Essentials of Assessment
A detailed history of the mechanism of injury is critical. Patients typically report a history of walking on an uneven surface (e.g., pothole) and suffering an inversion injury. They may also relate a history of jumping and landing with the foot plantarflexed and inverted. In sport, this often occurs when landing on another player’s foot. Patients may complain of feeling a pop, swelling, limited range of motion, and ankle weakness or instability. Pain is typically worse with weight bearing. It is important to note the patient’s ability to bear weight both immediately after the injury and at the time of the examination.1,5
Physical examination for lateral ankle sprains should include the fundamental components of a peripheral joint examination, which include inspection, palpation, range of motion, strength testing, sensory testing, reflexes, gait analysis, and special tests.1 Inspection may reveal soft tissue swelling or ecchymosis. Note that effusion of the tibiotalar joint in grade 2 sprains can occur due to the intracapsular location of the ATFL.
Palpation may reveal tenderness along the course of the ligaments involved. It is crucial to palpate bony structures as point tenderness can indicate the need for imaging, as indicated by the Ottawa Ankle Rules.16 Specifically, X-ray imaging of the ankle is indicated if any of the following are present: inability to bear weight for four steps either immediately after imaging or on emergency department examination, tenderness of the posterior aspect of the distal 6 centimeters of the medial or lateral malleoli, tenderness of the navicular bone, or tenderness of the base of the fifth metatarsal bone.
It is important to assess bilateral ankle ROM in all planes, keeping in mind that normal ankle dorsiflexion is 10 degrees with the knee extended and approximately 20 degrees with the knee flexed.17 Manual muscle testing of dorsiflexion, plantarflexion, inversion, and eversion should be performed and compared to the contralateral side, especially given that inversion and eversion are particularly variable between different individuals.17
Perhaps most importantly, stability of the involved ligaments should be assessed. The anterior drawer test, when performed in plantarflexion, assesses the integrity of the ATFL by applying a force anteriorly, displacing the talus from the tibia. The anterior drawer test has a sensitivity of 80% to 95% and a specificity of 74% to 84% for ligament rupture.17 Note that the optimal timing to perform the anterior drawer test in order to maximize sensitivity and specificity is 4 to 5 days post-injury.18 The CFL can be assessed by performing the anterior drawer test in dorsiflexion, or with the talar tilt test, which also assesses for subtalar instability. The talar tilt test applies an inversion force to the foot while maintaining position of the lower leg. Up to 25 degrees of tilt between the articular surfaces of the tibia and talus may be considered normal, though comparison to the unaffected side is critical.17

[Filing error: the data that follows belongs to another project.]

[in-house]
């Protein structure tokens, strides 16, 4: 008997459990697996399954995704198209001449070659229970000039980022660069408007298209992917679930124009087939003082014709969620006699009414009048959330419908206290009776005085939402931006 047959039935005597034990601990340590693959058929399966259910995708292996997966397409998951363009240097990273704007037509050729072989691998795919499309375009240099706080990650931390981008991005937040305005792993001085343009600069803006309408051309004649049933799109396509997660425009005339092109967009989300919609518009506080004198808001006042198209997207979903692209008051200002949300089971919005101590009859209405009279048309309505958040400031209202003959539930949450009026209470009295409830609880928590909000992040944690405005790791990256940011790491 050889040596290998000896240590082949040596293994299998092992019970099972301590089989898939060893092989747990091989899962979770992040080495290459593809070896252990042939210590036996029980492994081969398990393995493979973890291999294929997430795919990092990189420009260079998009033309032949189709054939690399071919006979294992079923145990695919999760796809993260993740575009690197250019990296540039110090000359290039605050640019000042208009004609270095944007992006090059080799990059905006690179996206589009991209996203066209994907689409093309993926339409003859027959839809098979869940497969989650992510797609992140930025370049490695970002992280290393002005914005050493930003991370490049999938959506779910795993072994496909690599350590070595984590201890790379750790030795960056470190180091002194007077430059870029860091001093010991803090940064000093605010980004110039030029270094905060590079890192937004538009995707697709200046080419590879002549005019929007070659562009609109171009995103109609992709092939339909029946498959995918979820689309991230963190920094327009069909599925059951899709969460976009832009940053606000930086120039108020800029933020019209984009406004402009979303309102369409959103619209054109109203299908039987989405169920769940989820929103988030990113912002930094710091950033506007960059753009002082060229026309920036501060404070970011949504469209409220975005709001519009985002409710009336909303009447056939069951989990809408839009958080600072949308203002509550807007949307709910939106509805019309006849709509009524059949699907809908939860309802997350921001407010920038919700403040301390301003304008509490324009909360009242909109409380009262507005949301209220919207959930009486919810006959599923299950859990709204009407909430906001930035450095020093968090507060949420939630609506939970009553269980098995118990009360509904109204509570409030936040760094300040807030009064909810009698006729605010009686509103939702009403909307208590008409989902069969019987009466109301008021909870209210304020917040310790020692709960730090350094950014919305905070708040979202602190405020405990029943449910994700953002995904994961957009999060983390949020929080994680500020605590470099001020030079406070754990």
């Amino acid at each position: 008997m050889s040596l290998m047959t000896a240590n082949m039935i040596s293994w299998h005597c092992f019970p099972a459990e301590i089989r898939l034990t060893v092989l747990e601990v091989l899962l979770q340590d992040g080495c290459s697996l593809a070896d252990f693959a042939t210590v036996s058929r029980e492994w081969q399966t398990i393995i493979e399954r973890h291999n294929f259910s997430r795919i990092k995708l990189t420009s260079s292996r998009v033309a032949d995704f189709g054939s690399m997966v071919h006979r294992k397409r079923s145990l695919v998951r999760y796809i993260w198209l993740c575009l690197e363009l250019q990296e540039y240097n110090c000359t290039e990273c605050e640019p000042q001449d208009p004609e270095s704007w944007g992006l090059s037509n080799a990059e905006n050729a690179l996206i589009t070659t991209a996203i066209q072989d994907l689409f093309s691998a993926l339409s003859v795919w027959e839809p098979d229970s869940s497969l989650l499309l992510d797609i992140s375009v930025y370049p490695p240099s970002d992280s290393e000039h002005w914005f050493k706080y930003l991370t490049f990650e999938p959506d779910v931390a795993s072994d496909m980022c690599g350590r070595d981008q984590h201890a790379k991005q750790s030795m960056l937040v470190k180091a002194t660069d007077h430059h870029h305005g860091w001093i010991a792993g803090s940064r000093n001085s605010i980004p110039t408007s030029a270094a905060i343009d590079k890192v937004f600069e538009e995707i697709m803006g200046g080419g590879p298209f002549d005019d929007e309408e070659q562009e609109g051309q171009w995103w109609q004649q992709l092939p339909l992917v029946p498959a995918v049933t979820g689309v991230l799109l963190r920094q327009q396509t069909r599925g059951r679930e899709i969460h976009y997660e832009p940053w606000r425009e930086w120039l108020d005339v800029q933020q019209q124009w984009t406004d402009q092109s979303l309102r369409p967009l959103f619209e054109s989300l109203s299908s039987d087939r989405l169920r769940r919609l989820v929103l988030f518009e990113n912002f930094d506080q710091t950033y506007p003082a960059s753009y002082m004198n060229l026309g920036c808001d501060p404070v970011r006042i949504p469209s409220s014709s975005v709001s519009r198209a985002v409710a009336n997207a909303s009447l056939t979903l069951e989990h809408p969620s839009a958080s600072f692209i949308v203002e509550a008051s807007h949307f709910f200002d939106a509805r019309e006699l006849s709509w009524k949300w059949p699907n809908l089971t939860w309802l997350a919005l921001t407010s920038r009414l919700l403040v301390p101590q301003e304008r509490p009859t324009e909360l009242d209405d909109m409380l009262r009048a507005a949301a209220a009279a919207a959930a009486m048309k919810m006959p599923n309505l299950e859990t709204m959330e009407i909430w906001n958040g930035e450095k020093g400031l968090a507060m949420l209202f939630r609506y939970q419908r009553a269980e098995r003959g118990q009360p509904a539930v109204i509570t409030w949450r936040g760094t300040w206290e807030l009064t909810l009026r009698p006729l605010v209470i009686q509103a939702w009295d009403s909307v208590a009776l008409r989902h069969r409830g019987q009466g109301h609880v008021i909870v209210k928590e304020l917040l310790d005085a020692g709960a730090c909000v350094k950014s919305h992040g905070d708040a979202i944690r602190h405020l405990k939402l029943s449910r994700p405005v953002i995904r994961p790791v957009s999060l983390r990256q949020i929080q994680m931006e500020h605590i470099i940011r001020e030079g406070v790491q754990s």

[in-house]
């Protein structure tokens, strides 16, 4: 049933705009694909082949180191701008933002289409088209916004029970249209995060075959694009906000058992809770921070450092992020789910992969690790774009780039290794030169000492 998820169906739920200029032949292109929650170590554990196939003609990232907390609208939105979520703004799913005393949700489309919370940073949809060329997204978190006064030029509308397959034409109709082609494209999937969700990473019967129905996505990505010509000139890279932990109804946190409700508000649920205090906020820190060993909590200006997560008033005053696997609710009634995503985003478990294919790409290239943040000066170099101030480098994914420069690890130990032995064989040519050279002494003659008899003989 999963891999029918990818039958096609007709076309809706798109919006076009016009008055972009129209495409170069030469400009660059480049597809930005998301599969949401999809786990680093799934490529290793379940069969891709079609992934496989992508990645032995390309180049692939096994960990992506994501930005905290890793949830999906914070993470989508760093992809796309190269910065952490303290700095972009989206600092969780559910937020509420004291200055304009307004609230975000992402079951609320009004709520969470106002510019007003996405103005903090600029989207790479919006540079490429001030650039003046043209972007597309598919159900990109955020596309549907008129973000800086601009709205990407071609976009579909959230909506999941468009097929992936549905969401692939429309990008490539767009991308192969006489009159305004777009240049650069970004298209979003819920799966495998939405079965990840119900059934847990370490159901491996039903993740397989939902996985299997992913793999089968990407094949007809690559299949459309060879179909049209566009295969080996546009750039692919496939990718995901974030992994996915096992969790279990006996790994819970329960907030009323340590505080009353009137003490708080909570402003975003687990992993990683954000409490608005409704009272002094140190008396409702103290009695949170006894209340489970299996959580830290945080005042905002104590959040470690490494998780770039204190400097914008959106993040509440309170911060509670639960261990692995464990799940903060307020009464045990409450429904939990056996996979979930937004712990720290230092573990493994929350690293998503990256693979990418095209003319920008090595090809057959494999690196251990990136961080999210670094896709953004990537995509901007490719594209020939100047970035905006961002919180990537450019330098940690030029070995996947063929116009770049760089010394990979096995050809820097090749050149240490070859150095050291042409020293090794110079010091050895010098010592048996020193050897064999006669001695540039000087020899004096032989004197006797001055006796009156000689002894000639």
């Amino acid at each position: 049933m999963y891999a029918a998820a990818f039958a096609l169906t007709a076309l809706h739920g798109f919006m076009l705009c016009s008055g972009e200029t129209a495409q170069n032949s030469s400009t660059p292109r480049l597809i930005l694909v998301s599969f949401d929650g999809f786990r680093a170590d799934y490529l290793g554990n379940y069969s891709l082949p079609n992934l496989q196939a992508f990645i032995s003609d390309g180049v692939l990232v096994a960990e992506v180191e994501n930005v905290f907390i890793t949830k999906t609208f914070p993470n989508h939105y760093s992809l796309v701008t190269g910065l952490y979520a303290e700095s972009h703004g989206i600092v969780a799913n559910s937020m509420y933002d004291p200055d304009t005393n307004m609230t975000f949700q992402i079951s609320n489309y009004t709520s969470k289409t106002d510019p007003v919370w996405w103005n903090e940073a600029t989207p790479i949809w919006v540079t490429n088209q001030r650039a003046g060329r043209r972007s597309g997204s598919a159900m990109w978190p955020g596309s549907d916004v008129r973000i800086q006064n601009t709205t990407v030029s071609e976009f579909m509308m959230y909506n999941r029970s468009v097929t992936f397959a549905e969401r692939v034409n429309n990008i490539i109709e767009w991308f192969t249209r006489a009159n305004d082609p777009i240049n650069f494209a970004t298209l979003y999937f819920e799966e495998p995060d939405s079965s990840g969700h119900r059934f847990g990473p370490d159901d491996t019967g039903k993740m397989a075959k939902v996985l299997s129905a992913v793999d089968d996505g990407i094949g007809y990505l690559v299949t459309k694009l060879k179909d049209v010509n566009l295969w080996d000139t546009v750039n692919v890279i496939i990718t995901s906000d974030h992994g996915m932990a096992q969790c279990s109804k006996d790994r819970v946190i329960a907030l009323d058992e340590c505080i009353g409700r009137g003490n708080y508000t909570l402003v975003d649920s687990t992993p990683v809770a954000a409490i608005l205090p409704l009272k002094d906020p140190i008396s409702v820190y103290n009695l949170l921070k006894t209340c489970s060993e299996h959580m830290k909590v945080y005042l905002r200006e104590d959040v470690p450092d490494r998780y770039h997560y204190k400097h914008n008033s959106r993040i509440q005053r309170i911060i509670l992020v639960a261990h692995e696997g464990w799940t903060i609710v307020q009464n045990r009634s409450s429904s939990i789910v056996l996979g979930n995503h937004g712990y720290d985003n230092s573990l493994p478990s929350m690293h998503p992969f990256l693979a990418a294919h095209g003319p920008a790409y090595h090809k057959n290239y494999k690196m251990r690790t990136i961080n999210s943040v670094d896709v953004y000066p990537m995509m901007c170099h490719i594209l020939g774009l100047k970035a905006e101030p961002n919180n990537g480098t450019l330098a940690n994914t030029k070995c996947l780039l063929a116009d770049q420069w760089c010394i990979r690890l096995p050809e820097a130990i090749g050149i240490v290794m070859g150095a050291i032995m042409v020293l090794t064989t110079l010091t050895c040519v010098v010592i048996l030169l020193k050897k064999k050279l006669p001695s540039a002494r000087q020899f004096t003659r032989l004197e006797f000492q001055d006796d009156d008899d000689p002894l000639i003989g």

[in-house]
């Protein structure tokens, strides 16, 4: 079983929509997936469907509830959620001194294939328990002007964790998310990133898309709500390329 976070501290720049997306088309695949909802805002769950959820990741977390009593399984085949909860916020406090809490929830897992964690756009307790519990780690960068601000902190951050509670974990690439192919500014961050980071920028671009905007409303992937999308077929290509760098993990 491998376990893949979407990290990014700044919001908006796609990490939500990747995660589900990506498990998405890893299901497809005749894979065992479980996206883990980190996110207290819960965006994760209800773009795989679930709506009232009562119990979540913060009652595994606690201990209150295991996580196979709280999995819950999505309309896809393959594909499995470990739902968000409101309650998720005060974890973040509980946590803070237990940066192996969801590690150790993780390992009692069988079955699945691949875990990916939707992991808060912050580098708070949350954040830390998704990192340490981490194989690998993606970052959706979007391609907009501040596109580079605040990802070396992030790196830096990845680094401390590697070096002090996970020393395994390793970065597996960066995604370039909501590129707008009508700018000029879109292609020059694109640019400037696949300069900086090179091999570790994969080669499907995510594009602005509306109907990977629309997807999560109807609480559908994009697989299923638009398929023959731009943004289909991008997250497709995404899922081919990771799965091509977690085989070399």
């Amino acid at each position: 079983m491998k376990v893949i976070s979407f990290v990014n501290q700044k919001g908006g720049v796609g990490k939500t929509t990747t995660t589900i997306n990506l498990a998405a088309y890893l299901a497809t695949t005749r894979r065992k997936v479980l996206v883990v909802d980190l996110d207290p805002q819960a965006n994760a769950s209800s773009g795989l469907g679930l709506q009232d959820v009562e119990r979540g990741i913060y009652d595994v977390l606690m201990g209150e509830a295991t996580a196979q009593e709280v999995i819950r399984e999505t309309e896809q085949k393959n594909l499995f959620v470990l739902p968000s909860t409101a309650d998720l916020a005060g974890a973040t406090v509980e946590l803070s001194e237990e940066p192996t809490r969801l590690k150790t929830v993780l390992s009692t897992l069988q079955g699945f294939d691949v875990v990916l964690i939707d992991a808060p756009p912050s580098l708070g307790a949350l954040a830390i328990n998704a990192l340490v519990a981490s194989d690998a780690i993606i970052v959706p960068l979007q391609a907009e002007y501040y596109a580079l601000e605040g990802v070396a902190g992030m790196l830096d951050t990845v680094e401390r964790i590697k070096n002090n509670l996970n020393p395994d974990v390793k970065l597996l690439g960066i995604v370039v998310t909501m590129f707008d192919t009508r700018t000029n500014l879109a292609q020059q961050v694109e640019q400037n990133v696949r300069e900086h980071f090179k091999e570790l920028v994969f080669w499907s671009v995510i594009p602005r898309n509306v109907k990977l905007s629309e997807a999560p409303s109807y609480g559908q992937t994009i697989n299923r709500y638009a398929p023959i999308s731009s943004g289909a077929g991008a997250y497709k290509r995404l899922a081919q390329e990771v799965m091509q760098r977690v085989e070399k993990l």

Sensory testing, reflexes, and palpation of distal pulses can assess for concomitant neurovascular injury. This should include assessment of the peroneal nerve (superficial and deep branches), sural nerve, dorsalis pedis pulse, and posterior tibial pulse.
A full gait and kinetic chain assessment should be performed, as ankle pain and instability can place undue stress on other more proximal joints. The unaffected ankle should be assessed, as inherent laxity, decreased strength, or limited flexibility are underlying risk factors for ankle injury. Proprioception and balance should be assessed. Static and dynamic hip abduction strength, single-leg stance assessment, single-leg squat, and stepdown tests can be useful in formulating an appropriate treatment protocol to minimize risk factors.
Laboratory studies are not typically indicated in cases of ankle sprain.
Plain radiographs may be indicated to rule out avulsion fractures, osteochondral defects of the talar dome, and fractures of the base of the 5th metatarsal. Decisions to obtain X-rays should follow the Ottawa Ankle Rules, as described above.16 Specifically, anteroposterior and lateral ankle views should be obtained. In addition, talar stress views are useful in assessing lateral ankle instability by placing the ankle in an inverted and plantarflexed position, though this is unnecessary in confirming the diagnosis of a lateral ankle sprain.19
Ultrasound may be used to assess the integrity of the ATFL, CFL and PTFL, to assess for tibiotalar effusion, and to potentially identify loose bodies or defects of the talar dome. Ultrasound has the advantage of assessing ankle stability with real-time dynamic stress views.20 It has been demonstrated that ultrasound is as accurate as MRI in the diagnosis of major ankle ligament injury in the emergency department setting, though the accuracy is operator-dependent.19,21
Magnetic resonance imaging (MRI) is typically the study of choice and gold standard to assess both intra-articular and extra-articular manifestations of lateral ankle sprains. However, it can be less cost-effective and have inferior resolution for partial tears compared to ultrasound. Overall, MRI is rarely indicated for acute sprains, but is useful in cases of persistent symptoms or chronic ankle instability or to assess for osteochondral defects, syndesmotic injuries, and other bony pathology not identified on radiographs.19
Risk factors for ankle sprain should be assessed, including the types of surfaces on which the patient works or on which the athlete competes. Footwear should be assessed for proper fit, wear, stability, and appropriate arch support. If necessary, high-top sneakers or high work boots can be utilized to provide increased medial-lateral support and reduce risk of re-injury.